4 Lessons Learned in 4 Years as an Entrepreneur

On Sunday, my company, Clearly Conveyed Communications, celebrated its 4th anniversary. Along with some gray hairs and a sense of accomplishment, I’ve learned numerous lessons along the way.

CCC turns 4!

4 Lessons I’ve Learned in 4 Years as an Entrepreneur:

Starting and growing a business is a thrilling roller coaster ride. If you love roller coasters (like I do), you’re probably thinking that sounds great. Keep in mind though that you’re riding 24/7, and there are no stops — for bad days, client disasters or even life (which doesn’t stop while you’re trying to start a business). If you like consistency and scheduled days, then don’t start a business. The most even-keeled entrepreneur has experienced many “What the f%#k am I doing?” moments.

I’ve developed a new definition — and appreciation — of living lean. Most entrepreneurs and startups are not raking in venture capital money and operating on million dollar budgets. They’re trying to build something for the future and scrape by in the present. You have to scrimp, save, shop smartly and still make hard choices. There’s nothing romantic about trying to figure out how you’ll pay your mortgage (or rent) next month, but you have to find a way until you can grow.

You’re not doing business until you get paid. Looking for new business, maintaining your professional network and taking care of clients is all part of owning a business, but it’s important to not focus too much on activity. You’re not doing business until you can bill and collect payment. Otherwise, you’re doing charity work, which is commendable, but it won’t pay your mortgage.

Your time is valuable; learn to spend it well. Every entrepreneur and startup owner needs more hours in a day, so you’ll learn to value your time quickly. You have to balance how much time something will take versus the (realistic) potential reward. Every opportunity or client won’t be a good fit. As painful as it can be to walk away, wasting time on a situation that you know won’t work is even worse. Use your time wisely so that you’ll be able to spend quality time with friends and family, sleep and exercise — all necessities in the long run.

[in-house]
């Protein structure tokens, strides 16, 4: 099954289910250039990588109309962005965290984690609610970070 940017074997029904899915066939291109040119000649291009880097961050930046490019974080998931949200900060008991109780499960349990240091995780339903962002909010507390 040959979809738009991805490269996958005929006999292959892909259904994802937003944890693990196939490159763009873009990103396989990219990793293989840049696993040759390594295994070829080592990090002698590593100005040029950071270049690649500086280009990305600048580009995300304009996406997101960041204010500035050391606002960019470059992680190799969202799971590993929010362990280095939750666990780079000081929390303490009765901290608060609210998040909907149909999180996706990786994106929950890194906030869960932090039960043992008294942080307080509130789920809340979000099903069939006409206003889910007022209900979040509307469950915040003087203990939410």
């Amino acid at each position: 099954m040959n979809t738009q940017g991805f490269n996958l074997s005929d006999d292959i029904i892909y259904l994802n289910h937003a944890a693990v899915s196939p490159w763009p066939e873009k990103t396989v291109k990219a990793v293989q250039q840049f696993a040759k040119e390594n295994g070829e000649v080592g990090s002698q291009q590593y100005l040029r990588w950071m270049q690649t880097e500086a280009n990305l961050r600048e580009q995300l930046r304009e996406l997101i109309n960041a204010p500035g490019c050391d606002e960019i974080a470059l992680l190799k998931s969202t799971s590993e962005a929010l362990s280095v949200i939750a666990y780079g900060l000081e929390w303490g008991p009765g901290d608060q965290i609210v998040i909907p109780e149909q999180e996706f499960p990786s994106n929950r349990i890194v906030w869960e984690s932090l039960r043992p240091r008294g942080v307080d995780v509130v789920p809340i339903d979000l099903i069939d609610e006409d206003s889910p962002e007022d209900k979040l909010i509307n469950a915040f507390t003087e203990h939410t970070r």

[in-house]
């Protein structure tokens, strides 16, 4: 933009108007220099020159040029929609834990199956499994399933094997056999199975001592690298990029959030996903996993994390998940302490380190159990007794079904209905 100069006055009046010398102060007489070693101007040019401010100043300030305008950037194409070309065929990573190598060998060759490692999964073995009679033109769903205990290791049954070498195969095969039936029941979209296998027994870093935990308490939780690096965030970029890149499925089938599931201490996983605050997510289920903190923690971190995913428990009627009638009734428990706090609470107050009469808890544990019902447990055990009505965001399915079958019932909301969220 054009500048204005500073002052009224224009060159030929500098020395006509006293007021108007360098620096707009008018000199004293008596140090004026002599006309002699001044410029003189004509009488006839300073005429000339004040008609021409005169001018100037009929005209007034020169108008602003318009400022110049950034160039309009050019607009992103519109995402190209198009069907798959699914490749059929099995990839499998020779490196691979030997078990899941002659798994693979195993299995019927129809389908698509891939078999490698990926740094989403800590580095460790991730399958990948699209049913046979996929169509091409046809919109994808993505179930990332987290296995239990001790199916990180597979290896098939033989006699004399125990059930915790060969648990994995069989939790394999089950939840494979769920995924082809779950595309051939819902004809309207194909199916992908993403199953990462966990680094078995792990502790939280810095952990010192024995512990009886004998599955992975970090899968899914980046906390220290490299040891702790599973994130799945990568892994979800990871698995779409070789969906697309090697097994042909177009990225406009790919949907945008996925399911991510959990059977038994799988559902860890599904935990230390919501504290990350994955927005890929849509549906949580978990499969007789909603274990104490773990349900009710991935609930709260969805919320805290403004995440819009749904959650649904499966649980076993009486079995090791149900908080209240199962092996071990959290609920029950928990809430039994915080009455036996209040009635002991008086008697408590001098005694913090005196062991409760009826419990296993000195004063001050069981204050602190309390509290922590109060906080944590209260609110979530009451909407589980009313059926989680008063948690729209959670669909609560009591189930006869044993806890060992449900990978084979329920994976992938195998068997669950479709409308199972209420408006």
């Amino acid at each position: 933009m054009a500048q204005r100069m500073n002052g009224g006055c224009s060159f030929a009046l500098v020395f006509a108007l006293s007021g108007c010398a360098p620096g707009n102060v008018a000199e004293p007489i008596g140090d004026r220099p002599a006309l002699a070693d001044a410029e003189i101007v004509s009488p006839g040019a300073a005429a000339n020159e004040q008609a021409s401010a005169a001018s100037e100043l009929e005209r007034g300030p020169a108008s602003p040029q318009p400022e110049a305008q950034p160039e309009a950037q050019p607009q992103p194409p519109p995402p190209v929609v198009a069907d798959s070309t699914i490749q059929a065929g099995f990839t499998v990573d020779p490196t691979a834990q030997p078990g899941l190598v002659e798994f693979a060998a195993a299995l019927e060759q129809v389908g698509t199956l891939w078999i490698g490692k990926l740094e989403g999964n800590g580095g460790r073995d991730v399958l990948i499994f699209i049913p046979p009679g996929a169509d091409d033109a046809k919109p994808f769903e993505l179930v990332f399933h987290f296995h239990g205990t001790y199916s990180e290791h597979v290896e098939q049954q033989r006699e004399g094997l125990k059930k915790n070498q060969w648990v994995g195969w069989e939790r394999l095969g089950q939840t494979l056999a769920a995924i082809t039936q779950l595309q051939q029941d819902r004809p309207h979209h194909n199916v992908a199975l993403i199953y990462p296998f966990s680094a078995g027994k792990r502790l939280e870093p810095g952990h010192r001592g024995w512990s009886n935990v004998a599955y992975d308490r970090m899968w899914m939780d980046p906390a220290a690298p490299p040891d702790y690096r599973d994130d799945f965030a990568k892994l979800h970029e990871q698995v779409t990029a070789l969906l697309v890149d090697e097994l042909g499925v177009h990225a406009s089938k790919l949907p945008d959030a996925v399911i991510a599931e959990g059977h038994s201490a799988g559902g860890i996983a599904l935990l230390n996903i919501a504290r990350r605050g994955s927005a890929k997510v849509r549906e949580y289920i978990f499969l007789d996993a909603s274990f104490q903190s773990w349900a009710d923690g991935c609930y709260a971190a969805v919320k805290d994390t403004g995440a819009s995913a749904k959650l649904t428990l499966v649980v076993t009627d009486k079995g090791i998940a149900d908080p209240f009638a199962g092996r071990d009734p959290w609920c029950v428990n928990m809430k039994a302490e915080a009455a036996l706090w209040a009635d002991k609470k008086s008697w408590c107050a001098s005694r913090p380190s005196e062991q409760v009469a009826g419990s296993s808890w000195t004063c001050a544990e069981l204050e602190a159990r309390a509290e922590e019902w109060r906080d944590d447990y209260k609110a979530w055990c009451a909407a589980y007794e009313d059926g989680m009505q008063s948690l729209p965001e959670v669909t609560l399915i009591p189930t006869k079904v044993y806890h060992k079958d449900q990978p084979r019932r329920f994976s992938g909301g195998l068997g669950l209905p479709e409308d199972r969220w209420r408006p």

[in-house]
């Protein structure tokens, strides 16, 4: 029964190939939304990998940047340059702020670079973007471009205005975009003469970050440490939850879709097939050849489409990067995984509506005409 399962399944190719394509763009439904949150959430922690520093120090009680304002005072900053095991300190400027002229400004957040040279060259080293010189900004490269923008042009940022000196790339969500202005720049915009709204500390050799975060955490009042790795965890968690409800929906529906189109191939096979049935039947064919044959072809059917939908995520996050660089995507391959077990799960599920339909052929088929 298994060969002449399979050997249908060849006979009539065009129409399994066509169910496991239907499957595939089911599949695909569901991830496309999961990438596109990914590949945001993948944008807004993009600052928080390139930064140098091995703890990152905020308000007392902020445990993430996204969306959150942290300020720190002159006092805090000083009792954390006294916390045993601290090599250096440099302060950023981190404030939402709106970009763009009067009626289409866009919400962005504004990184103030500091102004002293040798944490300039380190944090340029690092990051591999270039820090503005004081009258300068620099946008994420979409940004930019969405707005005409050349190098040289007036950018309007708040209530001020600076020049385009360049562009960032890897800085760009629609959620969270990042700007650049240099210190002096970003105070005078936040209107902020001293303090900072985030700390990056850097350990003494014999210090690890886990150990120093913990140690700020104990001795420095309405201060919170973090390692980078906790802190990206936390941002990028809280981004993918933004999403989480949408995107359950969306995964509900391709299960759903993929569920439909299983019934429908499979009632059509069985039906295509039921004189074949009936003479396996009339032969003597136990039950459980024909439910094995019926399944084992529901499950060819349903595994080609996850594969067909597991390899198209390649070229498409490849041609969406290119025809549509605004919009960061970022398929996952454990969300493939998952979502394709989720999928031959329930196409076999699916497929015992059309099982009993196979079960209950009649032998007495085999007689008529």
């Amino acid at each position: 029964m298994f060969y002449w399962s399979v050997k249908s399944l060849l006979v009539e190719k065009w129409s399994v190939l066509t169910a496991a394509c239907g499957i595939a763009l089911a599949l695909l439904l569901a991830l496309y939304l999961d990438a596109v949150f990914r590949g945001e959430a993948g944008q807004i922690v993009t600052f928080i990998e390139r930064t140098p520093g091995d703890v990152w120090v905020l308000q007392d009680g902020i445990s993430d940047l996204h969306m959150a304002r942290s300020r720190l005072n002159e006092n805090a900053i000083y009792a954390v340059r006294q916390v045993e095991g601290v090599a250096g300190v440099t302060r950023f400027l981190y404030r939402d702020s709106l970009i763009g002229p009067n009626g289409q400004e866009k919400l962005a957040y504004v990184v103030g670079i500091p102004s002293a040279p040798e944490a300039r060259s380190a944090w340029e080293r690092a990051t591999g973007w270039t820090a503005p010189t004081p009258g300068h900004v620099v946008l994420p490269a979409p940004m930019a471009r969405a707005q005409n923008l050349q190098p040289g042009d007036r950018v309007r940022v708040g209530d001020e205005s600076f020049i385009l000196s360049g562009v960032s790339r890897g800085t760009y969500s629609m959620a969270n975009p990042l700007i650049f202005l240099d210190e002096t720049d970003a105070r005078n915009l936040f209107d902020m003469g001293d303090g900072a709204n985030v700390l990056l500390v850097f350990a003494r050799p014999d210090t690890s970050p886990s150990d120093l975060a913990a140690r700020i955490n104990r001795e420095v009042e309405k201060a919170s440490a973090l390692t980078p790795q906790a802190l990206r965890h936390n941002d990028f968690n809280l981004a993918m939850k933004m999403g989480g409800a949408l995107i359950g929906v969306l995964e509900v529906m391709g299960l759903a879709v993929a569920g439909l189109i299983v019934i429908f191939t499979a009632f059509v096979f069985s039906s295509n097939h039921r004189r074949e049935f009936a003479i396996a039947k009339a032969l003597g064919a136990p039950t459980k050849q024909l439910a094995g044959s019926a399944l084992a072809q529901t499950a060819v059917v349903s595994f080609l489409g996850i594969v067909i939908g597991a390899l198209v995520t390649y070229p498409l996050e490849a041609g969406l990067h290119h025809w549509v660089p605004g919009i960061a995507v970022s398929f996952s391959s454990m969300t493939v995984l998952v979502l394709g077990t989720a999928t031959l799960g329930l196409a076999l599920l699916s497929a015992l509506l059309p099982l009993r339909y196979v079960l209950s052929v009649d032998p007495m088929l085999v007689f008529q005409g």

No matter what happens, remember this:

Starting and growing a business is an amazing accomplishment. You took a huge risk to create your own future and build something for yourself. It may be hard for people around you to understand what you’re doing, let alone why, but you have to keep your goal in mind. Always remember why you started your business and what you want out of it. That will help you keep going during those “What the f%#k am I doing?” moments, although close friends, hobbies and happy hour will help too.

There are so many lessons I could have mentioned, because starting a business will teach you something new every day. Some days you won’t be in the mood to learn, but try to pick up as much as you can. The experience will come in handy in the future, wherever your crazy, amazing roller coaster ride stops.

What lessons have you learned as an entrepreneur or small business owner?

Did starting a business create an unexpected opportunity for you?

Feeling the rush,
Jaime

Let’s chat (about business, your marketing needs or otherwise):
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About Jaime Shine

I love to write. While most kids were playing with blocks or dolls, I was publishing magazines and newspapers – feature articles, ads, sports box scores, the whole nine yards. From promotions director to advertising roles to branding projects, I’ve always been interested in all forms of marketing. That interest blossomed into a career path and led me to open my own business, which has always been a dream of mine. And I’d love to work my magic for you. Check out my company's services, discover more about me or chime in on my blog, covering a variety of topics, at http://jaimeshine.com.

4 thoughts on “4 Lessons Learned in 4 Years as an Entrepreneur

  1. Pingback: Does Your Small Business Have a Contingency Plan? | clearly conveyed communications

  2. Pingback: 5 Years In: Life as a Small Business Owner | clearly conveyed communications

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